The new B.C. Energy Step Code will add up to $80,000 to the cost of a new single-family house while having a minimal effect on energy efficiency, according to the Victoria Residential Builders Association (VRBA).
The Step Code is an amendment to the B.C. Building Code announced by the former Liberal government this April.
Local governments around B.C. are expected to implement the energy-saving changes. The Step Code is slated to come into force on December 1, 2017, and is designed to reduce the number of air changes – in other words, the number of times a home needs to be heated per hour. Under B.C.’s current building code, a typical new house may average three to four air changes per hour.
But Casey Edge, executive director of the VRBA, said because the Step Code targets only new builds, which are already being built to high energy-efficiency standards, there’s a lot of added cost without a lot of benefit.
“For an additional $26,000 [on the cost of building an average Victoria house] you get to knock off half an air change; for an additional $58,000 you can knock off two air changes compared to what we can do now,” he told the Times Colonist.
Edge said the additional cost is likely to be wrapped into a mortgage and therefore will end up costing new homebuyers a lot more over the years.
“In some cases they’ll never get their money back,” he said, noting the energy savings are unlikely to balance off the added expense.
Veteran Victoria builder Ron Bickford said the industry is not against energy efficiency but, with the price of materials increasing and the scarcity of labour during a building boom already driving up prices, the addition of the Step Code makes building affordably in B.C. almost impossible.
“It may drive costs up as much as $100,000 [on larger houses],” he said. “And it means training.”
The VRBA is instead suggesting a staggered implementation of the code and is floating the idea of renovation tax credits for those with older homes.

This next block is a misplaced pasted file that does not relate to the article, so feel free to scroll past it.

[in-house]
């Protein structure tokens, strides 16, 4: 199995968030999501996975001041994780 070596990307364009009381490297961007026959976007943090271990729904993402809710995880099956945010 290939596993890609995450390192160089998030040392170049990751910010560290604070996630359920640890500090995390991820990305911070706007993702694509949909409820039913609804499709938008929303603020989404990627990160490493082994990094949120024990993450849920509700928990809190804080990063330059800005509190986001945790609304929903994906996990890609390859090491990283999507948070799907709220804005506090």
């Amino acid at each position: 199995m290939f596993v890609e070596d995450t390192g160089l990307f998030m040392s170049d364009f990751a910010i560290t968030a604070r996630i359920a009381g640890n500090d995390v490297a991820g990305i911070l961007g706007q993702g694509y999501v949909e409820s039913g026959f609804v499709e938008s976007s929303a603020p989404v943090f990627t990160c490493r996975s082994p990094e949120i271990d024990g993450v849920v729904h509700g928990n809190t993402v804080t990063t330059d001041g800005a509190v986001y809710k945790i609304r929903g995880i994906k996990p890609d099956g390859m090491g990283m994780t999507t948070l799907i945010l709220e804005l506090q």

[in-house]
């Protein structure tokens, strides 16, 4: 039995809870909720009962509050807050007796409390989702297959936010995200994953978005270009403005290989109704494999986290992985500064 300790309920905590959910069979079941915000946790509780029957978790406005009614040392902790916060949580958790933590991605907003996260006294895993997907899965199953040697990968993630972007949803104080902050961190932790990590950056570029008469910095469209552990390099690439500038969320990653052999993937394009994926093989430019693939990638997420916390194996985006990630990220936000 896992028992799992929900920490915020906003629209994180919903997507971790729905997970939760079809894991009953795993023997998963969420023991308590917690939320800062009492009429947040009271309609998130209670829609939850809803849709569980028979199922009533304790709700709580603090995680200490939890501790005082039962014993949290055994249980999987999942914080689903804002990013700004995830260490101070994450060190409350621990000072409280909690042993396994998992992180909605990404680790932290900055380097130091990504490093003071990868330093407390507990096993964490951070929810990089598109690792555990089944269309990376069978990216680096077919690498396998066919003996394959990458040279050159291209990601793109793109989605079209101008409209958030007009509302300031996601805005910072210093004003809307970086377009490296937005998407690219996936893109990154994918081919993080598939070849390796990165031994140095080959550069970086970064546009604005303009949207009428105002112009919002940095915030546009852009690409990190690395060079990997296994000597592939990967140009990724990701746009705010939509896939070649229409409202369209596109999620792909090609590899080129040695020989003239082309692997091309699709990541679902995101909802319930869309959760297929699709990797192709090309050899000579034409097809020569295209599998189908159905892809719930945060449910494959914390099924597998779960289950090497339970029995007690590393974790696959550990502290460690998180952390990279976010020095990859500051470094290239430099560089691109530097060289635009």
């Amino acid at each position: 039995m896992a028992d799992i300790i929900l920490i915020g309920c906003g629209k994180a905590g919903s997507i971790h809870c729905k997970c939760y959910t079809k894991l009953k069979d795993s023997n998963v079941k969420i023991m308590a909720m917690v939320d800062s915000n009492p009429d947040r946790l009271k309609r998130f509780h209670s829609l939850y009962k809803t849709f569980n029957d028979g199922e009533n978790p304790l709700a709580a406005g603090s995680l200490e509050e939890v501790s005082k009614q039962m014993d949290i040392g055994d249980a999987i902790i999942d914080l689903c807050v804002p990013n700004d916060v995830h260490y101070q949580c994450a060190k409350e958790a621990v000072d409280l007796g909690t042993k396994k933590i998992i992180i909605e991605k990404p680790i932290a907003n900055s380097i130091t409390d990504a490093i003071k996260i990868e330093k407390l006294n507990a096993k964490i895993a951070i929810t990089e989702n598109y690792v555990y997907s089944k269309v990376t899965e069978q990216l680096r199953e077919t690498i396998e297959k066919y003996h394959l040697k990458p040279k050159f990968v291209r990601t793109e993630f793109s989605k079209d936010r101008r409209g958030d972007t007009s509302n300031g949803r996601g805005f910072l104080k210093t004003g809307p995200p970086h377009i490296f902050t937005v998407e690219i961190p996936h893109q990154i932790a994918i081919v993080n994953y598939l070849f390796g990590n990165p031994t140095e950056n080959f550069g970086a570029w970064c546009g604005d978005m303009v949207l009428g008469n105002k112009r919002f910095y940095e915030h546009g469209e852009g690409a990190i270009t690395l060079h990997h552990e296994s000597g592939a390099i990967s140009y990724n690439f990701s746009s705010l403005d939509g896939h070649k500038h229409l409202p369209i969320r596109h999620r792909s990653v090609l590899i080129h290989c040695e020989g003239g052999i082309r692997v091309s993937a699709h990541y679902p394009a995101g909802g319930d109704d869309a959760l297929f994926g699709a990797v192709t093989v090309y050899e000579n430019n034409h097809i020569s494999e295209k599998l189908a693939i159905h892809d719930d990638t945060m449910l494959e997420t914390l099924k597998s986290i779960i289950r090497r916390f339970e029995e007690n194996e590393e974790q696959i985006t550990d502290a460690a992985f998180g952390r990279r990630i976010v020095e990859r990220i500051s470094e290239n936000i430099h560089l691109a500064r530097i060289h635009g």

“It encourages people to retrofit homes, and you’ll exponentially save more air changes per hour instead of doing this,” said Bickford.
Older homes with no insulation can have as many as 40 air changes per hour, Edge added.
The association has also suggested starting the Step Code at Tier 2 – basically the equivalent of the existing building standard – and, after establishing new training guidelines, adding more stringent tiers in five-year increments.
“This achieves the province’s goal of net-zero housing by 2032 affordably and responsibly and without undermining a code standard,” he said.
Edge said implementation of the new code is also a problem.
As initially proposed, the Step Code would allow each of the province’s 162 municipalities a choice of what tier of the code to adopt (the City of Vancouver has its own building code).
“This implementation creates confusion, multiple building practices, undermines a uniform code and deviates from B.C.’s agreement with Ottawa to harmonize with the National Building Code,” Edge said in a letter to the premier.
According to a Ministry of Municipal Affairs and Housing spokesperson, the NDP government is not ready to comment on the code because it is still stepping up to speed on the issue.